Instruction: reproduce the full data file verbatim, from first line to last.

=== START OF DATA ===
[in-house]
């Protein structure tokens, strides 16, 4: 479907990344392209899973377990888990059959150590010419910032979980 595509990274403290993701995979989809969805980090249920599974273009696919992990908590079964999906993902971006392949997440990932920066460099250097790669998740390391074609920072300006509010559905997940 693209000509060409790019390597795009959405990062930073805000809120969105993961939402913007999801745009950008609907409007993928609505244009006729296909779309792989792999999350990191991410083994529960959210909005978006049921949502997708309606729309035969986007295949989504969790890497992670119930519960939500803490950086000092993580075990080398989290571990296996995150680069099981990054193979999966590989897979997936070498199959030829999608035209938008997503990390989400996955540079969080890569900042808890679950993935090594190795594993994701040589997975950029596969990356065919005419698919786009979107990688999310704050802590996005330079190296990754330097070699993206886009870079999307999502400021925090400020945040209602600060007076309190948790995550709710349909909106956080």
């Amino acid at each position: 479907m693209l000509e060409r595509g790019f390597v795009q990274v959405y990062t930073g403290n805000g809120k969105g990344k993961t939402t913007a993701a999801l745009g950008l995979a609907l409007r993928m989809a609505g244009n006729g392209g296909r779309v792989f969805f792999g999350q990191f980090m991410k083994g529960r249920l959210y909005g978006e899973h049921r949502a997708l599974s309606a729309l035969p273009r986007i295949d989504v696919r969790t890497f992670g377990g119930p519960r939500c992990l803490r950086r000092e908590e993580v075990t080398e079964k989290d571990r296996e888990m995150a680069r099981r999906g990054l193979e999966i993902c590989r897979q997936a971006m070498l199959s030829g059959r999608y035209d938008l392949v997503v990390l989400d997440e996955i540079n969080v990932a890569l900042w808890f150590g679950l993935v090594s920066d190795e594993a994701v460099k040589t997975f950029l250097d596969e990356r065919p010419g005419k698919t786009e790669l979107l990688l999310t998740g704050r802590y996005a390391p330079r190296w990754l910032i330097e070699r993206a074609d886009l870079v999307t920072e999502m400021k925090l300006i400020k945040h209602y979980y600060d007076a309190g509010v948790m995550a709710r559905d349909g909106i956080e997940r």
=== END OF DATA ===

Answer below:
[in-house]
């Protein structure tokens, strides 16, 4: 479907990344392209899973377990888990059959150590010419910032979980 595509990274403290993701995979989809969805980090249920599974273009696919992990908590079964999906993902971006392949997440990932920066460099250097790669998740390391074609920072300006509010559905997940 693209000509060409790019390597795009959405990062930073805000809120969105993961939402913007999801745009950008609907409007993928609505244009006729296909779309792989792999999350990191991410083994529960959210909005978006049921949502997708309606729309035969986007295949989504969790890497992670119930519960939500803490950086000092993580075990080398989290571990296996995150680069099981990054193979999966590989897979997936070498199959030829999608035209938008997503990390989400996955540079969080890569900042808890679950993935090594190795594993994701040589997975950029596969990356065919005419698919786009979107990688999310704050802590996005330079190296990754330097070699993206886009870079999307999502400021925090400020945040209602600060007076309190948790995550709710349909909106956080």
């Amino acid at each position: 479907m693209l000509e060409r595509g790019f390597v795009q990274v959405y990062t930073g403290n805000g809120k969105g990344k993961t939402t913007a993701a999801l745009g950008l995979a609907l409007r993928m989809a609505g244009n006729g392209g296909r779309v792989f969805f792999g999350q990191f980090m991410k083994g529960r249920l959210y909005g978006e899973h049921r949502a997708l599974s309606a729309l035969p273009r986007i295949d989504v696919r969790t890497f992670g377990g119930p519960r939500c992990l803490r950086r000092e908590e993580v075990t080398e079964k989290d571990r296996e888990m995150a680069r099981r999906g990054l193979e999966i993902c590989r897979q997936a971006m070498l199959s030829g059959r999608y035209d938008l392949v997503v990390l989400d997440e996955i540079n969080v990932a890569l900042w808890f150590g679950l993935v090594s920066d190795e594993a994701v460099k040589t997975f950029l250097d596969e990356r065919p010419g005419k698919t786009e790669l979107l990688l999310t998740g704050r802590y996005a390391p330079r190296w990754l910032i330097e070699r993206a074609d886009l870079v999307t920072e999502m400021k925090l300006i400020k945040h209602y979980y600060d007076a309190g509010v948790m995550a709710r559905d349909g909106i956080e997940r």